Treasury, IRS Release Draft Opportunity Zone Reporting Form

Treasury, IRS Release Draft Opportunity Zone Reporting Form

Treasury and the IRS on October 31 announced the release of a new, draft form implementing certain reporting requirements under the Tax Cuts and Jobs Act Opportunity Zone program.

The proposed Form 8996 for Qualified Opportunity Funds (QOFs) comes after numerous calls on Capitol Hill for more transparency within the Opportunity Zone program. “The form is designed to collect information on the amount of investment by opportunity funds in business property by census tract,” according to a Treasury press release.

Opportunity Zones’ Architect Applauds Treasury’s Steps Toward Reporting Requirements

Ken Farnaso, press secretary for Sen. Tim Scott, R-S.C., chief architect of the TCJA’s bipartisan Opportunity Zone program, told Wolters Kluwer on October 31 that reporting requirements, “an important piece of the puzzle,” were, in fact, originally in the bill. “Unfortunately, during the tax reform process, Senate Democrats blocked these requirements from being included in the Tax Cuts and Jobs Act. Since then, Senator Scott has continued working to restore those reporting requirements,” Farnaso said.

Additionally, Farnaso told Wolters Kluwer that Scott applauds Treasury’s steps to ensure a clearer picture of the impact the Opportunity Zones initiative can have on the country. “Senator Scott will also continue to push for his current bill restoring robust reporting requirements to create a holistic picture of how the initiative is functioning,” Farnaso said. “Overall, today is a good day for Opportunity Zones. We look forward to the more than $44 billion in currently anticipated investment being deployed in distressed communities across the nation, and that number growing even larger in the future.”

Opportunity Zones Tax Incentive

The Opportunity Zone Program enacted under TCJA ( P.L. 115-97) is considered on Capitol Hill as one of the most generous and ambitious tax incentives for investors in distressed communities. Under Code Sec. 1400Z-2, investors may defer taxation of capital gains that are invested in a QOF.

Generally, the following investor tax benefits were created under the Opportunity Zone program:

  • a temporary tax deferral for capital gains realized on the sale of appreciated assets and reinvested within 180 days in a QOF;
  • the elimination of up to 10 or 15 percent of the tax on the capital gain that is invested in the QOF and held between five and seven years; and
  • the permanent exclusion of tax when exiting a qualified opportunity fund investment held for at least 10 years.

Draft IRS Form 8996

Specifically, the new, draft Form 8996 for the 2019 tax year requires QOFs to report the following information:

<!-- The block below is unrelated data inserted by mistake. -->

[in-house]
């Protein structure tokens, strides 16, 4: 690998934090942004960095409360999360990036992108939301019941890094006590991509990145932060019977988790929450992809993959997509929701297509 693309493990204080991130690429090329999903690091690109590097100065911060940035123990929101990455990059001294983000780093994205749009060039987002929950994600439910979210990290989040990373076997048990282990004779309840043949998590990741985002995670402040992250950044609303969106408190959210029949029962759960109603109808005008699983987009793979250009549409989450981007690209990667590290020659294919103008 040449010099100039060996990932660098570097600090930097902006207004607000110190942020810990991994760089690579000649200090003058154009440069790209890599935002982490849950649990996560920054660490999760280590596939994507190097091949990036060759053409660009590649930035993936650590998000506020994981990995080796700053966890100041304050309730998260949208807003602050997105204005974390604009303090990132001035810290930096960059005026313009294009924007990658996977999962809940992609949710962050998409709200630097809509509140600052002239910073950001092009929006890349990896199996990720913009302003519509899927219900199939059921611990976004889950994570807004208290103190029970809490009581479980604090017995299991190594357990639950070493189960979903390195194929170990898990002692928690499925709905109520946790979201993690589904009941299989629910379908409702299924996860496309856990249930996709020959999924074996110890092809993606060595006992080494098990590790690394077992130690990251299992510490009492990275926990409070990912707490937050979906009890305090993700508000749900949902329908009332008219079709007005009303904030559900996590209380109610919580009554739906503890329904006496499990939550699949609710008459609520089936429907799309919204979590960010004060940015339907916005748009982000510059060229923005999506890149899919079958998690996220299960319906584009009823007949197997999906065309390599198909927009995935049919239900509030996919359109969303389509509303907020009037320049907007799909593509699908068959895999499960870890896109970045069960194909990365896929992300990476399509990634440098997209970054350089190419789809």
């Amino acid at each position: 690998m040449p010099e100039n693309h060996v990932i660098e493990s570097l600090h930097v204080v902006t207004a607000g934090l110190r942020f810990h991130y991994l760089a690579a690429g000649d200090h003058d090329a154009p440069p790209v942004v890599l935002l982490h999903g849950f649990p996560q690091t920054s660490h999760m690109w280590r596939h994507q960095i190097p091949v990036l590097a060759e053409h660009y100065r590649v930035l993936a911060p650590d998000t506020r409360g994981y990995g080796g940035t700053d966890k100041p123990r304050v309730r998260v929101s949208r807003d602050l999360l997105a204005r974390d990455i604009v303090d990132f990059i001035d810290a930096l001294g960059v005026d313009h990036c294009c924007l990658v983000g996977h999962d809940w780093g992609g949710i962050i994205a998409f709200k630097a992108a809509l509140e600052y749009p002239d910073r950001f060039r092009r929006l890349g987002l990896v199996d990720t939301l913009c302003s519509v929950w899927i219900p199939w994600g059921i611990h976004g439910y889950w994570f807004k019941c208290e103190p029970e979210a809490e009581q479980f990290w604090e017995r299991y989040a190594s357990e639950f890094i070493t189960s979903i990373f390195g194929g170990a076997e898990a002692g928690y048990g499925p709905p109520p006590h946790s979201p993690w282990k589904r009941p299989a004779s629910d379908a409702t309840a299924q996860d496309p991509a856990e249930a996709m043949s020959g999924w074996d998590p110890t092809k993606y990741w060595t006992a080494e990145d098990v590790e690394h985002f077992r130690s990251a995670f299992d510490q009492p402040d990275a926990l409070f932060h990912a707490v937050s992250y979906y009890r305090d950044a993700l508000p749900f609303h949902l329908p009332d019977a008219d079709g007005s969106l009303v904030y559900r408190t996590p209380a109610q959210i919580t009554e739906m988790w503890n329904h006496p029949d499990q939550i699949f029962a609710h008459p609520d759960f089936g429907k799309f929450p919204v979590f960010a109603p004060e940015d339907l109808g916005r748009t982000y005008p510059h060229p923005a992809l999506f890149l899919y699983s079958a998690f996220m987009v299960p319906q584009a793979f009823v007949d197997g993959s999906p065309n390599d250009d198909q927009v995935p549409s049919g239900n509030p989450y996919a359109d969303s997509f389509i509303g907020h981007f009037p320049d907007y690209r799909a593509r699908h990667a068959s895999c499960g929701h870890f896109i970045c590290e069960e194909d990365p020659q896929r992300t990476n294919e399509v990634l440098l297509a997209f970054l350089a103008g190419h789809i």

• the Employer Identification Number (EIN) of each business in which the QOF has an ownership interest;
  • the census tract location of the tangible property of the business;
    the value of the QOF’s investment; and
  • the value and census tract location of qualified business property directly owned or leased.

“This is an important step towards a thorough evaluation of the Opportunity Zone tax incentive,” Treasury Secretary Steven Mnuchin said. “We want to understand where Opportunity Zone investments are going and strengthening the economy so that investors and communities can learn from the successes of this bipartisan, pro-growth policy.”

Generally, the collection of this information will play a role in allowing lawmakers and the public to evaluate the effects of the tax incentive and to understand why some locations may be more successful than others at attracting investment, according to Treasury.

Opportunity Zones Criticism

The Opportunity Zone program has not come to fruition without its share of criticism, however. Although lawmakers have called for reporting requirements related to QOFs since the TCJA’s enactment, the program has recently come under increased scrutiny and criticism. Senate Finance Committee (SFC) ranking member Ron Wyden, D-Ore., has said that the lack of reporting requirements are “inexcusable.”

“Requiring taxpayers to prove they’re actually following the rules of the Opportunity Zone program is a positive first step, but it’s one that should have been taken two years ago…,” Wyden said in an October 31 statement. “The Opportunity Zone program has been operating without any effort to ensure compliance and that’s inexcusable.”

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